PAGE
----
The Republic of China (Taiwan) is already an independent nation, and as such has no need to declare independence, the Ministry of Foreign Affairs (MOFA) said in a press release Saturday, after an EU official stated Friday that Taiwan should not make any unilateral declaration of independence.
According to the statement, the ministry noticed High Representative of the European Union for Foreign Affairs and Security Policy Josep Borrell published a piece on the European External Action Service (EEAS) website Friday, stating that the European Union’s (EU) One China Policy remains unchanged and that “Taiwan should not embark on any unilateral declaration of independence.”
Borrell noted that while the EU is aware of how important Taiwan, as a major security issue in EU-China relations, is for China, it believes the status quo should be maintained, and that China should not erode it, whether by coercion or force.
Meanwhile, in his remarks, Borrell stated that the EU’s bilateral ties with Taiwan will continue, but without diplomatic recognition.
He added that the EU will keep calling for all tensions to be resolved through dialogue, and noted it has consistently asked interlocutors on all sides to avoid any actions that could lead to an escalation.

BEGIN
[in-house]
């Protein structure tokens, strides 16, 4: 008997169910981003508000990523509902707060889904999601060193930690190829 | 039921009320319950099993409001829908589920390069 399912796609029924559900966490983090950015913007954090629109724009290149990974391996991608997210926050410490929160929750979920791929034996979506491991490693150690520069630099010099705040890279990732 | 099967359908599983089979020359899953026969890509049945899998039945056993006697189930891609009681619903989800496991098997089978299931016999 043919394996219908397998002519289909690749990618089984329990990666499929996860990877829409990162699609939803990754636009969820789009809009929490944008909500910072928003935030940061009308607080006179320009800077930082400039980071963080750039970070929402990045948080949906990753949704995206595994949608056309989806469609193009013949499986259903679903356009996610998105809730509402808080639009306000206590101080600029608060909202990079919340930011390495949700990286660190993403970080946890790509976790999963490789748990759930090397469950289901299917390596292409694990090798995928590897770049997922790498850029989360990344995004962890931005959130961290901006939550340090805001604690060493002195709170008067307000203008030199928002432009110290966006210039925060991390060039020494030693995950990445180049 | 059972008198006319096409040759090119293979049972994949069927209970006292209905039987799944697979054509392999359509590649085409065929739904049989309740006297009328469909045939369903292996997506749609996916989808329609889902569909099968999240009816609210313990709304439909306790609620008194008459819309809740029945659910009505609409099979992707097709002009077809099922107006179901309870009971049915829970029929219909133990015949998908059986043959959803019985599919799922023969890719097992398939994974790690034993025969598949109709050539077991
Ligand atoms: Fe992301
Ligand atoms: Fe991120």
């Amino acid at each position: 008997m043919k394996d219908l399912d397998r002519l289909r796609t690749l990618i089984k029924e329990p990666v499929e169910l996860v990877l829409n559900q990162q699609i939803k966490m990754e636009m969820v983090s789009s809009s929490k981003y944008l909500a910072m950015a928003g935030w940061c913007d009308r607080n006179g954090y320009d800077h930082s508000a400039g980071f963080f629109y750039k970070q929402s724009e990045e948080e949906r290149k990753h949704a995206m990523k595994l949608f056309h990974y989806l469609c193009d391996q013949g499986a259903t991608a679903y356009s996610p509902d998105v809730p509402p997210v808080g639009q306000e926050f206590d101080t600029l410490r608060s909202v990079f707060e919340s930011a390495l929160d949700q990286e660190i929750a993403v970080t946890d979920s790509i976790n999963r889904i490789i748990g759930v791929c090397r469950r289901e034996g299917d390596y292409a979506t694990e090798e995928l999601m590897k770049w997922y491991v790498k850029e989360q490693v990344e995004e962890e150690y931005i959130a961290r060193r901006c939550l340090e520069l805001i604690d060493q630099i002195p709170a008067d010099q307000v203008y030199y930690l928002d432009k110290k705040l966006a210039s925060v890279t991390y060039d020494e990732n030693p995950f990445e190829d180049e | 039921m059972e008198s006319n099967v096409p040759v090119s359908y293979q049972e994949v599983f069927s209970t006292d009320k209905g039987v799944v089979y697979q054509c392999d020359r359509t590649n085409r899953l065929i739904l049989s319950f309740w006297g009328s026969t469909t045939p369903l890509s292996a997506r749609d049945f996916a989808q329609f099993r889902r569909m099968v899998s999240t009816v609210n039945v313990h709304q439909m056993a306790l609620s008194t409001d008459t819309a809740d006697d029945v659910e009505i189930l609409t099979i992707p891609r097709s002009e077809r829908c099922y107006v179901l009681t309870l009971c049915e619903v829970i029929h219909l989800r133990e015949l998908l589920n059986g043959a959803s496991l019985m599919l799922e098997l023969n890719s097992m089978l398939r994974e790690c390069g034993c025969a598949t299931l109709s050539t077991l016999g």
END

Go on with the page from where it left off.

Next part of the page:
Responding to the article, MOFA said it affirmed Borrell’s comments on maintaining Taiwan-EU relations, as well as calling for the resolution of cross-strait issues through dialogue.
The ministry added that Taiwan and the EU cooperating together would be beneficial to sustaining internationl peace, stability and prosperity.
However, concerning the One China Policy mentioned in Borrell’s article, the ministry asserted that Taiwan is already an independent country, and as a free and democratic nation, the state’s future can only be determined by its people, a fact it hopes the EU and all democratic countries can respect and understand.